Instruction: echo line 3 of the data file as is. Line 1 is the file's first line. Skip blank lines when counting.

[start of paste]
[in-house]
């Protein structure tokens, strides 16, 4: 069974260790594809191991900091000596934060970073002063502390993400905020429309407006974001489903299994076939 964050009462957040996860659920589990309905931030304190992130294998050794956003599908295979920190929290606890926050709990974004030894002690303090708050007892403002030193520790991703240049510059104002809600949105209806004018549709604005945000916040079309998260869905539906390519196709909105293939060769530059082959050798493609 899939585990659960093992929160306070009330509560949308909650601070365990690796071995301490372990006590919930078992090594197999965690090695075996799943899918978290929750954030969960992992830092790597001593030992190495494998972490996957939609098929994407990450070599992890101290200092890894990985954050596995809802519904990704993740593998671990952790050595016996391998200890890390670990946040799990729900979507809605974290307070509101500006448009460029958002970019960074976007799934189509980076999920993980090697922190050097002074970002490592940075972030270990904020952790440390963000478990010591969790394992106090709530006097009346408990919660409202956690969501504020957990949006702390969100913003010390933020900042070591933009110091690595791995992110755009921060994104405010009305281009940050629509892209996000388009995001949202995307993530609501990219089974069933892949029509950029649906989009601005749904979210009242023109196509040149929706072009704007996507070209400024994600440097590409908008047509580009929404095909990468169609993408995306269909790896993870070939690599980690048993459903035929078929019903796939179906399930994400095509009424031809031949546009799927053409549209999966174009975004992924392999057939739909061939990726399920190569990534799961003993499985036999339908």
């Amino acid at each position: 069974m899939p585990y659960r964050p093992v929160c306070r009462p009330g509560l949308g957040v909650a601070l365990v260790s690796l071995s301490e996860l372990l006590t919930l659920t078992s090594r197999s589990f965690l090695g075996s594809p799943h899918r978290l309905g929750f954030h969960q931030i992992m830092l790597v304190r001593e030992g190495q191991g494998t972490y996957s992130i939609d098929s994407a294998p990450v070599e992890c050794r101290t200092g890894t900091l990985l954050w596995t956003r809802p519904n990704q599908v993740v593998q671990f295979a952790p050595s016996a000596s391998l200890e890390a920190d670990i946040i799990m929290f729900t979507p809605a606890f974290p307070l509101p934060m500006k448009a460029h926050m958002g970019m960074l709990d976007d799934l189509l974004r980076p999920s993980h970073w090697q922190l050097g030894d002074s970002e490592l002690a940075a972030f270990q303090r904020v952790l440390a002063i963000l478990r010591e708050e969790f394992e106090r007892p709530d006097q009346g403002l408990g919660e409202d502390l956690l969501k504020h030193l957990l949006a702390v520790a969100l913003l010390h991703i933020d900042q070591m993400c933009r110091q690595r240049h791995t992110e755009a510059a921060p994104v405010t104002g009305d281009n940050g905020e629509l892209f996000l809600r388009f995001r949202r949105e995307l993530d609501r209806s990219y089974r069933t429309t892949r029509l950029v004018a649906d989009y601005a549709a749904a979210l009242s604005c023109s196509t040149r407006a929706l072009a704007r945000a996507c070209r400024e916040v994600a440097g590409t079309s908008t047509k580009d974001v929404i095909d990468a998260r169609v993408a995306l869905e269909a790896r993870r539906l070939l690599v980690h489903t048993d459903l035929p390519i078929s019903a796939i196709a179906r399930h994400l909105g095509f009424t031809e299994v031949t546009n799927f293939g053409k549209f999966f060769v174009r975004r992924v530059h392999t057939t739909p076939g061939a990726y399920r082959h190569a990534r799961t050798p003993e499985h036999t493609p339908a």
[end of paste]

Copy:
């Amino acid at each position: 069974m899939p585990y659960r964050p093992v929160c306070r009462p009330g509560l949308g957040v909650a601070l365990v260790s690796l071995s301490e996860l372990l006590t919930l659920t078992s090594r197999s589990f965690l090695g075996s594809p799943h899918r978290l309905g929750f954030h969960q931030i992992m830092l790597v304190r001593e030992g190495q191991g494998t972490y996957s992130i939609d098929s994407a294998p990450v070599e992890c050794r101290t200092g890894t900091l990985l954050w596995t956003r809802p519904n990704q599908v993740v593998q671990f295979a952790p050595s016996a000596s391998l200890e890390a920190d670990i946040i799990m929290f729900t979507p809605a606890f974290p307070l509101p934060m500006k448009a460029h926050m958002g970019m960074l709990d976007d799934l189509l974004r980076p999920s993980h970073w090697q922190l050097g030894d002074s970002e490592l002690a940075a972030f270990q303090r904020v952790l440390a002063i963000l478990r010591e708050e969790f394992e106090r007892p709530d006097q009346g403002l408990g919660e409202d502390l956690l969501k504020h030193l957990l949006a702390v520790a969100l913003l010390h991703i933020d900042q070591m993400c933009r110091q690595r240049h791995t992110e755009a510059a921060p994104v405010t104002g009305d281009n940050g905020e629509l892209f996000l809600r388009f995001r949202r949105e995307l993530d609501r209806s990219y089974r069933t429309t892949r029509l950029v004018a649906d989009y601005a549709a749904a979210l009242s604005c023109s196509t040149r407006a929706l072009a704007r945000a996507c070209r400024e916040v994600a440097g590409t079309s908008t047509k580009d974001v929404i095909d990468a998260r169609v993408a995306l869905e269909a790896r993870r539906l070939l690599v980690h489903t048993d459903l035929p390519i078929s019903a796939i196709a179906r399930h994400l909105g095509f009424t031809e299994v031949t546009n799927f293939g053409k549209f999966f060769v174009r975004r992924v530059h392999t057939t739909p076939g061939a990726y399920r082959h190569a990534r799961t050798p003993e499985h036999t493609p339908a």